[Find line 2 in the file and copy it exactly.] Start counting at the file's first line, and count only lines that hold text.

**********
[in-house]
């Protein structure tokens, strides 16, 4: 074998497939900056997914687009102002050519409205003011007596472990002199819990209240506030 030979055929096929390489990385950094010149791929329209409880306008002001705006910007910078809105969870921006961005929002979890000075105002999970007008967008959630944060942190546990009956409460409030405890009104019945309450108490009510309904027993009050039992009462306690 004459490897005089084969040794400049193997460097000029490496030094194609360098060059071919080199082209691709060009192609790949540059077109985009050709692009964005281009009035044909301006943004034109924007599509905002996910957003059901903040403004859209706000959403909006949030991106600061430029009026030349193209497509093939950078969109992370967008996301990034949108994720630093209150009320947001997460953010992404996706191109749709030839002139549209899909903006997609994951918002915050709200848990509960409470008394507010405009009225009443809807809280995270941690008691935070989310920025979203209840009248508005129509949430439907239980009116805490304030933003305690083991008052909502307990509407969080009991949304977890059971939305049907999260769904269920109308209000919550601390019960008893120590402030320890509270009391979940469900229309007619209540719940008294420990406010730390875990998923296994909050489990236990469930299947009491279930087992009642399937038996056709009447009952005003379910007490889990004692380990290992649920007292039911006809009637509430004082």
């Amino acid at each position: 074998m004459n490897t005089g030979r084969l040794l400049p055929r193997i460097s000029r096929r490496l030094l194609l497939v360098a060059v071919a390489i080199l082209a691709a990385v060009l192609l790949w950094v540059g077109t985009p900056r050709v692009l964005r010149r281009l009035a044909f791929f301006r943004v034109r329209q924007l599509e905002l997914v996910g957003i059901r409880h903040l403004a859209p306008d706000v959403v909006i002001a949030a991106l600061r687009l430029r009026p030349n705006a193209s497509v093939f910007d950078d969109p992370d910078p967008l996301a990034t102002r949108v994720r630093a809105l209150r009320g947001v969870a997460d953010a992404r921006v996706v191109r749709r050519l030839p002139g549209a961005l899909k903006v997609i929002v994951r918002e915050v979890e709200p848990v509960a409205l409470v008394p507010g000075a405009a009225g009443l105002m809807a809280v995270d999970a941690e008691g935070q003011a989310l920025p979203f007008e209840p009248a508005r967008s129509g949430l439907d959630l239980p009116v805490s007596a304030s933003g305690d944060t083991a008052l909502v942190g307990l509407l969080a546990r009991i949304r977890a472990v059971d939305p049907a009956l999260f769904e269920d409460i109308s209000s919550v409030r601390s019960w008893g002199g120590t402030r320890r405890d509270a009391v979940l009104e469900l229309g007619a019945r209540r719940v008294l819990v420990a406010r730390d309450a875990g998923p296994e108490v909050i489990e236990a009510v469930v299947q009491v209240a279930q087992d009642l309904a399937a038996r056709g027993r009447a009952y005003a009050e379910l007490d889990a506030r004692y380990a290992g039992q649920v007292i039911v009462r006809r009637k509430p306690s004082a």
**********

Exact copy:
């Protein structure tokens, strides 16, 4: 074998497939900056997914687009102002050519409205003011007596472990002199819990209240506030 030979055929096929390489990385950094010149791929329209409880306008002001705006910007910078809105969870921006961005929002979890000075105002999970007008967008959630944060942190546990009956409460409030405890009104019945309450108490009510309904027993009050039992009462306690 004459490897005089084969040794400049193997460097000029490496030094194609360098060059071919080199082209691709060009192609790949540059077109985009050709692009964005281009009035044909301006943004034109924007599509905002996910957003059901903040403004859209706000959403909006949030991106600061430029009026030349193209497509093939950078969109992370967008996301990034949108994720630093209150009320947001997460953010992404996706191109749709030839002139549209899909903006997609994951918002915050709200848990509960409470008394507010405009009225009443809807809280995270941690008691935070989310920025979203209840009248508005129509949430439907239980009116805490304030933003305690083991008052909502307990509407969080009991949304977890059971939305049907999260769904269920109308209000919550601390019960008893120590402030320890509270009391979940469900229309007619209540719940008294420990406010730390875990998923296994909050489990236990469930299947009491279930087992009642399937038996056709009447009952005003379910007490889990004692380990290992649920007292039911006809009637509430004082």